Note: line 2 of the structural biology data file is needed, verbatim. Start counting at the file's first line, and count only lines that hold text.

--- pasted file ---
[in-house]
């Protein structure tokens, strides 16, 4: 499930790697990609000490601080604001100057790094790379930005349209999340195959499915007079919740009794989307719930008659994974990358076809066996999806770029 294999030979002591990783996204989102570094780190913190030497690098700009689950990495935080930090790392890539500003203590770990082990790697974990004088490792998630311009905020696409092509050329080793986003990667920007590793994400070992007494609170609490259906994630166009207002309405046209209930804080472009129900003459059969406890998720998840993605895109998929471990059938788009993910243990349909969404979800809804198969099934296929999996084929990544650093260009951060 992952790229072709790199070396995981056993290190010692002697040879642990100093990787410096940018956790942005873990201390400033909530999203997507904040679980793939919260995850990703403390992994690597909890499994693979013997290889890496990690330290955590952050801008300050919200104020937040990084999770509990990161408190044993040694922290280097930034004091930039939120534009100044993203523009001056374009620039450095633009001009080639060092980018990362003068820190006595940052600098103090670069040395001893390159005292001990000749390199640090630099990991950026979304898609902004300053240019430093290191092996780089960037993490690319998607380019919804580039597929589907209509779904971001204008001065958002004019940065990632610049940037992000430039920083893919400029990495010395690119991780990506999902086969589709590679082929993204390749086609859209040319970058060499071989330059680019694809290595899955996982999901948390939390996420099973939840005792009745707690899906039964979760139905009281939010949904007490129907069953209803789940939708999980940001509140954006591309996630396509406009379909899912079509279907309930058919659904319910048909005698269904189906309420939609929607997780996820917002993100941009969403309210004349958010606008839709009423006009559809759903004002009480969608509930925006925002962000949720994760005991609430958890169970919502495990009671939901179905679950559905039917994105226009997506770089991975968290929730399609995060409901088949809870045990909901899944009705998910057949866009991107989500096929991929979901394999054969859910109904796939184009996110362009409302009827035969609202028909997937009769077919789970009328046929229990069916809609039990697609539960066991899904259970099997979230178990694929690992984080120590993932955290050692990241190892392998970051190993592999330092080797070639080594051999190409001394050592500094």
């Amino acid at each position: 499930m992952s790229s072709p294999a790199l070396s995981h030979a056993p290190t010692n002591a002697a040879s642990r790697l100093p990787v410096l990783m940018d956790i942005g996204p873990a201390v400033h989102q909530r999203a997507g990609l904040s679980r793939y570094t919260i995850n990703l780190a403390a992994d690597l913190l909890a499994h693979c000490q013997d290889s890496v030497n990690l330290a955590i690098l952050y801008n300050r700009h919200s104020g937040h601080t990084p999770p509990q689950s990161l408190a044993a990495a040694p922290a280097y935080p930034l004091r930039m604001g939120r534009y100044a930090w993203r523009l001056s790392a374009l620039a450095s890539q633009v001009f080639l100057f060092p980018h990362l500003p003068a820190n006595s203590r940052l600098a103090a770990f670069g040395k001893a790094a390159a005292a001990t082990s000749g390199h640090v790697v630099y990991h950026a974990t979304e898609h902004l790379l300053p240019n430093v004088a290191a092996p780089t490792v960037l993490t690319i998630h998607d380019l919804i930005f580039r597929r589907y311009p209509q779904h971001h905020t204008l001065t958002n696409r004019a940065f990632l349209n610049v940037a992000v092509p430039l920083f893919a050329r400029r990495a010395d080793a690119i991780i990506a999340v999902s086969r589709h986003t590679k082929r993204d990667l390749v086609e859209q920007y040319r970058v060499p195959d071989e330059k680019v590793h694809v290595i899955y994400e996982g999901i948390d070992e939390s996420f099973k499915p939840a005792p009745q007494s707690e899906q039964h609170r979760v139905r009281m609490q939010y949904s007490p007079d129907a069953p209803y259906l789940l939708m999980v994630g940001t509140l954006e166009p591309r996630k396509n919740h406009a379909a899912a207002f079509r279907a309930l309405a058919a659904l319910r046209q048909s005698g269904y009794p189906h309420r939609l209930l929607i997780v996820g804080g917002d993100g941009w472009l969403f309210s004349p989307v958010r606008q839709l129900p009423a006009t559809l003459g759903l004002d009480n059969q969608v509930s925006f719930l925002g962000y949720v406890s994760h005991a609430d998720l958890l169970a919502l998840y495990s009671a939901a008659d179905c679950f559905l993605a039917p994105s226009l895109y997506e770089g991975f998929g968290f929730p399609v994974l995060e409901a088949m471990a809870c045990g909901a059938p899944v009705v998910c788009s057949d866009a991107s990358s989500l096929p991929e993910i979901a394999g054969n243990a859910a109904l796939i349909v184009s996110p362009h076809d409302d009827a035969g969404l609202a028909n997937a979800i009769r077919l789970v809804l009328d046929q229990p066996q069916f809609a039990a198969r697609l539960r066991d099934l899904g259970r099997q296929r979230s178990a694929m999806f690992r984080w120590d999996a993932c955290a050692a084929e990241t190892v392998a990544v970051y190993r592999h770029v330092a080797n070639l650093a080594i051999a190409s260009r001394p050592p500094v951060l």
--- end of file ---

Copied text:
């Protein structure tokens, strides 16, 4: 499930790697990609000490601080604001100057790094790379930005349209999340195959499915007079919740009794989307719930008659994974990358076809066996999806770029 294999030979002591990783996204989102570094780190913190030497690098700009689950990495935080930090790392890539500003203590770990082990790697974990004088490792998630311009905020696409092509050329080793986003990667920007590793994400070992007494609170609490259906994630166009207002309405046209209930804080472009129900003459059969406890998720998840993605895109998929471990059938788009993910243990349909969404979800809804198969099934296929999996084929990544650093260009951060 992952790229072709790199070396995981056993290190010692002697040879642990100093990787410096940018956790942005873990201390400033909530999203997507904040679980793939919260995850990703403390992994690597909890499994693979013997290889890496990690330290955590952050801008300050919200104020937040990084999770509990990161408190044993040694922290280097930034004091930039939120534009100044993203523009001056374009620039450095633009001009080639060092980018990362003068820190006595940052600098103090670069040395001893390159005292001990000749390199640090630099990991950026979304898609902004300053240019430093290191092996780089960037993490690319998607380019919804580039597929589907209509779904971001204008001065958002004019940065990632610049940037992000430039920083893919400029990495010395690119991780990506999902086969589709590679082929993204390749086609859209040319970058060499071989330059680019694809290595899955996982999901948390939390996420099973939840005792009745707690899906039964979760139905009281939010949904007490129907069953209803789940939708999980940001509140954006591309996630396509406009379909899912079509279907309930058919659904319910048909005698269904189906309420939609929607997780996820917002993100941009969403309210004349958010606008839709009423006009559809759903004002009480969608509930925006925002962000949720994760005991609430958890169970919502495990009671939901179905679950559905039917994105226009997506770089991975968290929730399609995060409901088949809870045990909901899944009705998910057949866009991107989500096929991929979901394999054969859910109904796939184009996110362009409302009827035969609202028909997937009769077919789970009328046929229990069916809609039990697609539960066991899904259970099997979230178990694929690992984080120590993932955290050692990241190892392998970051190993592999330092080797070639080594051999190409001394050592500094």